By Jean L. Cohen
During this significant contribution to modern political concept, Jean Cohen and Andrew Arato argue that the concept that of civil society articulates a contested terrain within the West that may turn into a main locus for the growth of democracy and rights.
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Extra resources for Civil Society and Political Theory
In company with many participants, our book takes a clear stand in these conflicts on behalf of a modern civil society capable of preserving its autonomy and forms of solidarity in face of the modern economy as well as the state. The rest of this book will, we hope, contribute to the further development of the discourse of civil society and thereby benefit the actors and interpreters we present in this chapter. Second, neither revolution from below nor reform from above would work as the strategy for achieving what was in fact possible.
41If the socioeconomic supports for workers and the poor are terminated in the name of refurbishing the work ethic, the compulsion of the market will certainly return, but so will the gross injustices, dissatisfaction, instability, and class confrontations that characterized the capitalist economies prior to welfare state policies. Thus the neolaissezfaire alternative to the "crisis" of the welfare state is as internally contradictory as the illness it purports to cure. It seems that liberal democratic market societies cannot coexist with, nor can they exist without, the welfare state.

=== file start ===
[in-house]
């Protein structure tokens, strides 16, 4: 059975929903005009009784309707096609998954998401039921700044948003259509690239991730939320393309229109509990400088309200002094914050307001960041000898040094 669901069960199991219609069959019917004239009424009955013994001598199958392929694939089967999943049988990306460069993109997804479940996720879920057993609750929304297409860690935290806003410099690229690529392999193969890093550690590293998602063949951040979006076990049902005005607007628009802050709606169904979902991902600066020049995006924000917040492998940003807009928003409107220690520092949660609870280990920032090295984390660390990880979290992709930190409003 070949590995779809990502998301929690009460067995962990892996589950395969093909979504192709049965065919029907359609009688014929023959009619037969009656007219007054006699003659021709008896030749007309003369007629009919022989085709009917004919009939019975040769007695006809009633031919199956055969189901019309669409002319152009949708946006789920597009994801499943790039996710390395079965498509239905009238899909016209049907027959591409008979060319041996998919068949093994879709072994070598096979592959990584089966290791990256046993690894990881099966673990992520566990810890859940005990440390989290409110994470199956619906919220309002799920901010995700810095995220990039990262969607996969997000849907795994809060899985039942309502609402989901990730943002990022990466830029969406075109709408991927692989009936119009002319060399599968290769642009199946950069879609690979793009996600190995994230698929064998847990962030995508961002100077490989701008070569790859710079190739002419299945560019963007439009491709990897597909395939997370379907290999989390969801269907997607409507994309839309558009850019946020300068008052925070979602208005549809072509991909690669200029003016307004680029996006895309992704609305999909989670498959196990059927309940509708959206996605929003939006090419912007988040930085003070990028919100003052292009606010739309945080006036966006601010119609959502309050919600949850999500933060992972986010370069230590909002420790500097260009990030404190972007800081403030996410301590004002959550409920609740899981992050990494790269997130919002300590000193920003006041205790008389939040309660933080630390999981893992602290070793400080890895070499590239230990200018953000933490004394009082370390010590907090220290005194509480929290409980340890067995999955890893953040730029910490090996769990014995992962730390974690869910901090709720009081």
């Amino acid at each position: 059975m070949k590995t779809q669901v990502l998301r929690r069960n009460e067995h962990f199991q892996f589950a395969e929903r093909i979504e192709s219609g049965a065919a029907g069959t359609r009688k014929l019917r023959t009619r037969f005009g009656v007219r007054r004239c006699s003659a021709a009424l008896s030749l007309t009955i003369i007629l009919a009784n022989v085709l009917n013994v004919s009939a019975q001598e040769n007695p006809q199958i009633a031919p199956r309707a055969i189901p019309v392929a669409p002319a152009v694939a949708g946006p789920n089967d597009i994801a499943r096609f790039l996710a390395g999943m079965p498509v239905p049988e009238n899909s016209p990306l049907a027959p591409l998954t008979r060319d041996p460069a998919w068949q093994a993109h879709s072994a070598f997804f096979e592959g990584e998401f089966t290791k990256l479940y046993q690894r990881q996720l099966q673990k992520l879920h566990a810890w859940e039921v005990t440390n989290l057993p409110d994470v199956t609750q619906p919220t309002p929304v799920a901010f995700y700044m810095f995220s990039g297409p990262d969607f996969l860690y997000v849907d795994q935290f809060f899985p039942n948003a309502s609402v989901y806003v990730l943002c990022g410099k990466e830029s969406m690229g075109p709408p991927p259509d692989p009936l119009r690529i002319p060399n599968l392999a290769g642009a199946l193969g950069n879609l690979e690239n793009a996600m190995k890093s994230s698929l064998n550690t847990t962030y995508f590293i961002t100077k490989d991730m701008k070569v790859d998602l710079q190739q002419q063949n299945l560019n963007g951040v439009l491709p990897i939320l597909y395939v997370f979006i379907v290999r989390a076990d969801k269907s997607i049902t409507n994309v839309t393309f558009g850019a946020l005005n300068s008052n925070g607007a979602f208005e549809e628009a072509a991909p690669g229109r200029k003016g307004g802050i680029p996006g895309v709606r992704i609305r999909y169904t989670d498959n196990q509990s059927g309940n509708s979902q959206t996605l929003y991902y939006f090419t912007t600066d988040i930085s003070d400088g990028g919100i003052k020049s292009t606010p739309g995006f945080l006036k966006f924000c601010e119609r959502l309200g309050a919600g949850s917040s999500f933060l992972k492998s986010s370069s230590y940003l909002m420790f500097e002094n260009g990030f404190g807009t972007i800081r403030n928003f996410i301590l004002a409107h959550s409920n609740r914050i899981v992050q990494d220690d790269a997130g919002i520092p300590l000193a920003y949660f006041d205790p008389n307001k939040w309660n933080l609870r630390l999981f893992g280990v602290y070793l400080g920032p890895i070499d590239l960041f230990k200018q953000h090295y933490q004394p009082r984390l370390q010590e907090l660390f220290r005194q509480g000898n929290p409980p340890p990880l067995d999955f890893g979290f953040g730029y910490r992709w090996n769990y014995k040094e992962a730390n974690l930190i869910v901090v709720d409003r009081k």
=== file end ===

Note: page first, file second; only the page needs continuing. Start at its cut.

29This allegedly leads to a focus on nonpolitical forms of freedom (negative liberty) and an impoverished conception of political identity, agency, and ethical life. Indeed, duties of loyalty and membership are and must be primary. Only on the basis of a shared conception of the good life, only within the framework of a substantive ethical political community (with a specific political culture) can we lead meaningful moral lives and enjoy true freedom. Taken together, the empirical and normative criticisms of the rights thesis imply that freedom must have its original locus not in the isolated individual but in the society that is the medium of individuation: in the structures, institutions, practices of the larger social whole.